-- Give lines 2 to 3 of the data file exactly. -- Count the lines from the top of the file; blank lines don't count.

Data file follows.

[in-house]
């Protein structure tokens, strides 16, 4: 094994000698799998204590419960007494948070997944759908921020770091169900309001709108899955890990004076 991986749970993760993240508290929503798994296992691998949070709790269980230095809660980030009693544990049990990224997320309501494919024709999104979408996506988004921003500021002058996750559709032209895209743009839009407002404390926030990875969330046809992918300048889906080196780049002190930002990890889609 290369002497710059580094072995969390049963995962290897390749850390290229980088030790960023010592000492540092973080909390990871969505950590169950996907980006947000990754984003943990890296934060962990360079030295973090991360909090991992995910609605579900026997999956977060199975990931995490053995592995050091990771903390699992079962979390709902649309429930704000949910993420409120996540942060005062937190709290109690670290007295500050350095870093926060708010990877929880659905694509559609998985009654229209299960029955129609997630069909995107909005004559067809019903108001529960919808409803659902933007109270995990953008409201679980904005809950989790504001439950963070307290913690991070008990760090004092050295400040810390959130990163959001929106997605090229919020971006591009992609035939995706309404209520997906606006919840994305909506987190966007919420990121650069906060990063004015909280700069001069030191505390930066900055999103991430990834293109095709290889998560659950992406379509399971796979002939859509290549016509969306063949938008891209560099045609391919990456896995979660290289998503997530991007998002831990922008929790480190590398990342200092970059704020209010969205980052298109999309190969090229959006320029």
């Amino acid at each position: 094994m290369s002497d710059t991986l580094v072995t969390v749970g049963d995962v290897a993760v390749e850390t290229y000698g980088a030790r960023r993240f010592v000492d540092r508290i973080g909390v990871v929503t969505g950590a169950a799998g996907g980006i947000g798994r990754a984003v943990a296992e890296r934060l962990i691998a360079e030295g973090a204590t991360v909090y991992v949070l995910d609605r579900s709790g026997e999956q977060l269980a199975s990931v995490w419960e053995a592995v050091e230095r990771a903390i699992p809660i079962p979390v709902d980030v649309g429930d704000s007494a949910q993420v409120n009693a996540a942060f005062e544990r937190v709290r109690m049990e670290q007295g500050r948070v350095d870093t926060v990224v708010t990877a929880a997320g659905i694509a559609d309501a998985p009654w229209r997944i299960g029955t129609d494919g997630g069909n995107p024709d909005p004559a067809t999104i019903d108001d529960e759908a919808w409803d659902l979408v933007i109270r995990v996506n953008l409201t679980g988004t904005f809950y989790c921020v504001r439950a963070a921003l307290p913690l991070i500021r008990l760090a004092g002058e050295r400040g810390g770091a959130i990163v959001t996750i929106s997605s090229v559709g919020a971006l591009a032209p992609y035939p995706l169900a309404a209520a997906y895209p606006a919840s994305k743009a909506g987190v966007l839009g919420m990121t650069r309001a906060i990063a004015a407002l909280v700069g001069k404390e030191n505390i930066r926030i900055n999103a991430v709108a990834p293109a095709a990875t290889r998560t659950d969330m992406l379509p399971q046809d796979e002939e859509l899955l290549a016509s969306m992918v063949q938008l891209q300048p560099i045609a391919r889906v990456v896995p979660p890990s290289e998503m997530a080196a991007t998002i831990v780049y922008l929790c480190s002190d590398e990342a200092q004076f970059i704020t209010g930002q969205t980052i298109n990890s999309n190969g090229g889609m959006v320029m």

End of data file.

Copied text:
């Protein structure tokens, strides 16, 4: 094994000698799998204590419960007494948070997944759908921020770091169900309001709108899955890990004076 991986749970993760993240508290929503798994296992691998949070709790269980230095809660980030009693544990049990990224997320309501494919024709999104979408996506988004921003500021002058996750559709032209895209743009839009407002404390926030990875969330046809992918300048889906080196780049002190930002990890889609 290369002497710059580094072995969390049963995962290897390749850390290229980088030790960023010592000492540092973080909390990871969505950590169950996907980006947000990754984003943990890296934060962990360079030295973090991360909090991992995910609605579900026997999956977060199975990931995490053995592995050091990771903390699992079962979390709902649309429930704000949910993420409120996540942060005062937190709290109690670290007295500050350095870093926060708010990877929880659905694509559609998985009654229209299960029955129609997630069909995107909005004559067809019903108001529960919808409803659902933007109270995990953008409201679980904005809950989790504001439950963070307290913690991070008990760090004092050295400040810390959130990163959001929106997605090229919020971006591009992609035939995706309404209520997906606006919840994305909506987190966007919420990121650069906060990063004015909280700069001069030191505390930066900055999103991430990834293109095709290889998560659950992406379509399971796979002939859509290549016509969306063949938008891209560099045609391919990456896995979660290289998503997530991007998002831990922008929790480190590398990342200092970059704020209010969205980052298109999309190969090229959006320029």
């Amino acid at each position: 094994m290369s002497d710059t991986l580094v072995t969390v749970g049963d995962v290897a993760v390749e850390t290229y000698g980088a030790r960023r993240f010592v000492d540092r508290i973080g909390v990871v929503t969505g950590a169950a799998g996907g980006i947000g798994r990754a984003v943990a296992e890296r934060l962990i691998a360079e030295g973090a204590t991360v909090y991992v949070l995910d609605r579900s709790g026997e999956q977060l269980a199975s990931v995490w419960e053995a592995v050091e230095r990771a903390i699992p809660i079962p979390v709902d980030v649309g429930d704000s007494a949910q993420v409120n009693a996540a942060f005062e544990r937190v709290r109690m049990e670290q007295g500050r948070v350095d870093t926060v990224v708010t990877a929880a997320g659905i694509a559609d309501a998985p009654w229209r997944i299960g029955t129609d494919g997630g069909n995107p024709d909005p004559a067809t999104i019903d108001d529960e759908a919808w409803d659902l979408v933007i109270r995990v996506n953008l409201t679980g988004t904005f809950y989790c921020v504001r439950a963070a921003l307290p913690l991070i500021r008990l760090a004092g002058e050295r400040g810390g770091a959130i990163v959001t996750i929106s997605s090229v559709g919020a971006l591009a032209p992609y035939p995706l169900a309404a209520a997906y895209p606006a919840s994305k743009a909506g987190v966007l839009g919420m990121t650069r309001a906060i990063a004015a407002l909280v700069g001069k404390e030191n505390i930066r926030i900055n999103a991430v709108a990834p293109a095709a990875t290889r998560t659950d969330m992406l379509p399971q046809d796979e002939e859509l899955l290549a016509s969306m992918v063949q938008l891209q300048p560099i045609a391919r889906v990456v896995p979660p890990s290289e998503m997530a080196a991007t998002i831990v780049y922008l929790c480190s002190d590398e990342a200092q004076f970059i704020t209010g930002q969205t980052i298109n990890s999309n190969g090229g889609m959006v320029m």